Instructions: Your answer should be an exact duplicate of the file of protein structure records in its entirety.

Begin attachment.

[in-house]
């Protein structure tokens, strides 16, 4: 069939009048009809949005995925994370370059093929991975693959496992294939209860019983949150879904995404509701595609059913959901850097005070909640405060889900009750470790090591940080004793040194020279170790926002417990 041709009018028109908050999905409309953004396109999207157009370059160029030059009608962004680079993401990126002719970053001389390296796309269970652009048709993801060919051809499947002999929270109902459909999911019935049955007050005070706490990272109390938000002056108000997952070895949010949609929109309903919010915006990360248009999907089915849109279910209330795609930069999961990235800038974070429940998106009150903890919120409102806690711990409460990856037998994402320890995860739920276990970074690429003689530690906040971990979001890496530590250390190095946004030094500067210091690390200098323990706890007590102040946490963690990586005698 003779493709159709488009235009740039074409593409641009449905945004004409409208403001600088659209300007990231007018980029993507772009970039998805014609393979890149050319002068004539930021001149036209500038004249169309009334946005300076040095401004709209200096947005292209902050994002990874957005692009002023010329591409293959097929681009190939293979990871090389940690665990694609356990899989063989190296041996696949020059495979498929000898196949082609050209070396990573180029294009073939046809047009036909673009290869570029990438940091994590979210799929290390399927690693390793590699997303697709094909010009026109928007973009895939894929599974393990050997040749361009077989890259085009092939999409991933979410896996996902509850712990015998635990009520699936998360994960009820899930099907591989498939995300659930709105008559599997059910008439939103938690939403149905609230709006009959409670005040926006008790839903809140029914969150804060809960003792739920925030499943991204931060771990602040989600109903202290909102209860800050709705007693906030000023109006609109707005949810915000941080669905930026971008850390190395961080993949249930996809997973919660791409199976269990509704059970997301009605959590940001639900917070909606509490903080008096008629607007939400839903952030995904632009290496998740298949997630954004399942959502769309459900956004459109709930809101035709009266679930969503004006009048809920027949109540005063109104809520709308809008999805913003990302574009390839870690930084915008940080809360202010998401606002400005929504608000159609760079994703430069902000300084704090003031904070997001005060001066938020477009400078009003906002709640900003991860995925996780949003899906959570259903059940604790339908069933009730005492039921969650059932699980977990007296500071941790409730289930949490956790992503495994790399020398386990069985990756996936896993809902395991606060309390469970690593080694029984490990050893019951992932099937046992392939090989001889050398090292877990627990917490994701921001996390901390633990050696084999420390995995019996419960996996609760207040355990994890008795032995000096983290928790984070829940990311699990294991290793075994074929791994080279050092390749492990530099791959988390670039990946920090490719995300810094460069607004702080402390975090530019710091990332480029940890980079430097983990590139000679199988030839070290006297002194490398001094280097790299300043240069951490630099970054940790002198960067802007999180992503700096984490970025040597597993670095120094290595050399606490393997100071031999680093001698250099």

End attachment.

[in-house]
């Protein structure tokens, strides 16, 4: 069939009048009809949005995925994370370059093929991975693959496992294939209860019983949150879904995404509701595609059913959901850097005070909640405060889900009750470790090591940080004793040194020279170790926002417990 041709009018028109908050999905409309953004396109999207157009370059160029030059009608962004680079993401990126002719970053001389390296796309269970652009048709993801060919051809499947002999929270109902459909999911019935049955007050005070706490990272109390938000002056108000997952070895949010949609929109309903919010915006990360248009999907089915849109279910209330795609930069999961990235800038974070429940998106009150903890919120409102806690711990409460990856037998994402320890995860739920276990970074690429003689530690906040971990979001890496530590250390190095946004030094500067210091690390200098323990706890007590102040946490963690990586005698 003779493709159709488009235009740039074409593409641009449905945004004409409208403001600088659209300007990231007018980029993507772009970039998805014609393979890149050319002068004539930021001149036209500038004249169309009334946005300076040095401004709209200096947005292209902050994002990874957005692009002023010329591409293959097929681009190939293979990871090389940690665990694609356990899989063989190296041996696949020059495979498929000898196949082609050209070396990573180029294009073939046809047009036909673009290869570029990438940091994590979210799929290390399927690693390793590699997303697709094909010009026109928007973009895939894929599974393990050997040749361009077989890259085009092939999409991933979410896996996902509850712990015998635990009520699936998360994960009820899930099907591989498939995300659930709105008559599997059910008439939103938690939403149905609230709006009959409670005040926006008790839903809140029914969150804060809960003792739920925030499943991204931060771990602040989600109903202290909102209860800050709705007693906030000023109006609109707005949810915000941080669905930026971008850390190395961080993949249930996809997973919660791409199976269990509704059970997301009605959590940001639900917070909606509490903080008096008629607007939400839903952030995904632009290496998740298949997630954004399942959502769309459900956004459109709930809101035709009266679930969503004006009048809920027949109540005063109104809520709308809008999805913003990302574009390839870690930084915008940080809360202010998401606002400005929504608000159609760079994703430069902000300084704090003031904070997001005060001066938020477009400078009003906002709640900003991860995925996780949003899906959570259903059940604790339908069933009730005492039921969650059932699980977990007296500071941790409730289930949490956790992503495994790399020398386990069985990756996936896993809902395991606060309390469970690593080694029984490990050893019951992932099937046992392939090989001889050398090292877990627990917490994701921001996390901390633990050696084999420390995995019996419960996996609760207040355990994890008795032995000096983290928790984070829940990311699990294991290793075994074929791994080279050092390749492990530099791959988390670039990946920090490719995300810094460069607004702080402390975090530019710091990332480029940890980079430097983990590139000679199988030839070290006297002194490398001094280097790299300043240069951490630099970054940790002198960067802007999180992503700096984490970025040597597993670095120094290595050399606490393997100071031999680093001698250099």